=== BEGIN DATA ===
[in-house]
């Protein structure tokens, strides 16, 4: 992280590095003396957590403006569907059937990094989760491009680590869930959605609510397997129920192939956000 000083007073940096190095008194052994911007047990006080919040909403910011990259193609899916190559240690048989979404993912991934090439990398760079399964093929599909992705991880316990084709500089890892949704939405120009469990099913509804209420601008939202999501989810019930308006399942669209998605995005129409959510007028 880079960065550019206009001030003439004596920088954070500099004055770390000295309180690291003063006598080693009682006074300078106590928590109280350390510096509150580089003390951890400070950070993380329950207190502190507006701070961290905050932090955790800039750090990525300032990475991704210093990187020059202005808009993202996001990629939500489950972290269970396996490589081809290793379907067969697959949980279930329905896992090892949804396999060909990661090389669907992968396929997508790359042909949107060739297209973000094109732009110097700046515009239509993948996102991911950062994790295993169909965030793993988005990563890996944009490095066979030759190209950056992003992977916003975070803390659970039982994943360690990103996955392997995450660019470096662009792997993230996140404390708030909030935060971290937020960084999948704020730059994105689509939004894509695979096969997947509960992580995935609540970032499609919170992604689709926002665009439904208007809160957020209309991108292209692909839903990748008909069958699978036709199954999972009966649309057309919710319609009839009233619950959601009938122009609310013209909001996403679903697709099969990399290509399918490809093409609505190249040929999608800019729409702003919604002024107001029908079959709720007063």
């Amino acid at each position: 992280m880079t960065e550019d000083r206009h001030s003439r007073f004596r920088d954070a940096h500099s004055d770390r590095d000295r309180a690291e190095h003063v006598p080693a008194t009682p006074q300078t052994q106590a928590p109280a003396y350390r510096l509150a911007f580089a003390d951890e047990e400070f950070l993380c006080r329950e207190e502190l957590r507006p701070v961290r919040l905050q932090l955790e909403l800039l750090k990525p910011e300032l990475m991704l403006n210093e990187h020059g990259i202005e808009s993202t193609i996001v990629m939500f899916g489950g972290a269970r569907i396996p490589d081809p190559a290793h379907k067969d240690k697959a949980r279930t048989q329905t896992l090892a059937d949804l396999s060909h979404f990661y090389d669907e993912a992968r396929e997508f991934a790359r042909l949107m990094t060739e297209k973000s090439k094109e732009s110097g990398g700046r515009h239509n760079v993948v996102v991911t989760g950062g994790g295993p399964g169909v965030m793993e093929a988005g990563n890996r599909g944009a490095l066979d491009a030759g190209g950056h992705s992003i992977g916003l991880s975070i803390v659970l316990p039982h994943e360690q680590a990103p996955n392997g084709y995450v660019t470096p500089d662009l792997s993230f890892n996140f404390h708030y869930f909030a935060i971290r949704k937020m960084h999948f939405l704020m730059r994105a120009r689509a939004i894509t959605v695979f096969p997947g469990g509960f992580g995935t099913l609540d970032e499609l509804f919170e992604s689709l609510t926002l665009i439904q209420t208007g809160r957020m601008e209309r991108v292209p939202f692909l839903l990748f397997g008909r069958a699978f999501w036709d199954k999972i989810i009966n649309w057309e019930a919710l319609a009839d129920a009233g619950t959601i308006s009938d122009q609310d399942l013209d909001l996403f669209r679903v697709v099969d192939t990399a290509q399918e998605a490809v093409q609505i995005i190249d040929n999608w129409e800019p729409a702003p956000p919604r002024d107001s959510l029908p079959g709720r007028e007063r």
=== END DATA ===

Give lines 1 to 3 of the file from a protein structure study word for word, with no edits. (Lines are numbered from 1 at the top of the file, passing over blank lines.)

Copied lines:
[in-house]
């Protein structure tokens, strides 16, 4: 992280590095003396957590403006569907059937990094989760491009680590869930959605609510397997129920192939956000 000083007073940096190095008194052994911007047990006080919040909403910011990259193609899916190559240690048989979404993912991934090439990398760079399964093929599909992705991880316990084709500089890892949704939405120009469990099913509804209420601008939202999501989810019930308006399942669209998605995005129409959510007028 880079960065550019206009001030003439004596920088954070500099004055770390000295309180690291003063006598080693009682006074300078106590928590109280350390510096509150580089003390951890400070950070993380329950207190502190507006701070961290905050932090955790800039750090990525300032990475991704210093990187020059202005808009993202996001990629939500489950972290269970396996490589081809290793379907067969697959949980279930329905896992090892949804396999060909990661090389669907992968396929997508790359042909949107060739297209973000094109732009110097700046515009239509993948996102991911950062994790295993169909965030793993988005990563890996944009490095066979030759190209950056992003992977916003975070803390659970039982994943360690990103996955392997995450660019470096662009792997993230996140404390708030909030935060971290937020960084999948704020730059994105689509939004894509695979096969997947509960992580995935609540970032499609919170992604689709926002665009439904208007809160957020209309991108292209692909839903990748008909069958699978036709199954999972009966649309057309919710319609009839009233619950959601009938122009609310013209909001996403679903697709099969990399290509399918490809093409609505190249040929999608800019729409702003919604002024107001029908079959709720007063």
């Amino acid at each position: 992280m880079t960065e550019d000083r206009h001030s003439r007073f004596r920088d954070a940096h500099s004055d770390r590095d000295r309180a690291e190095h003063v006598p080693a008194t009682p006074q300078t052994q106590a928590p109280a003396y350390r510096l509150a911007f580089a003390d951890e047990e400070f950070l993380c006080r329950e207190e502190l957590r507006p701070v961290r919040l905050q932090l955790e909403l800039l750090k990525p910011e300032l990475m991704l403006n210093e990187h020059g990259i202005e808009s993202t193609i996001v990629m939500f899916g489950g972290a269970r569907i396996p490589d081809p190559a290793h379907k067969d240690k697959a949980r279930t048989q329905t896992l090892a059937d949804l396999s060909h979404f990661y090389d669907e993912a992968r396929e997508f991934a790359r042909l949107m990094t060739e297209k973000s090439k094109e732009s110097g990398g700046r515009h239509n760079v993948v996102v991911t989760g950062g994790g295993p399964g169909v965030m793993e093929a988005g990563n890996r599909g944009a490095l066979d491009a030759g190209g950056h992705s992003i992977g916003l991880s975070i803390v659970l316990p039982h994943e360690q680590a990103p996955n392997g084709y995450v660019t470096p500089d662009l792997s993230f890892n996140f404390h708030y869930f909030a935060i971290r949704k937020m960084h999948f939405l704020m730059r994105a120009r689509a939004i894509t959605v695979f096969p997947g469990g509960f992580g995935t099913l609540d970032e499609l509804f919170e992604s689709l609510t926002l665009i439904q209420t208007g809160r957020m601008e209309r991108v292209p939202f692909l839903l990748f397997g008909r069958a699978f999501w036709d199954k999972i989810i009966n649309w057309e019930a919710l319609a009839d129920a009233g619950t959601i308006s009938d122009q609310d399942l013209d909001l996403f669209r679903v697709v099969d192939t990399a290509q399918e998605a490809v093409q609505i995005i190249d040929n999608w129409e800019p729409a702003p956000p919604r002024d107001s959510l029908p079959g709720r007028e007063r």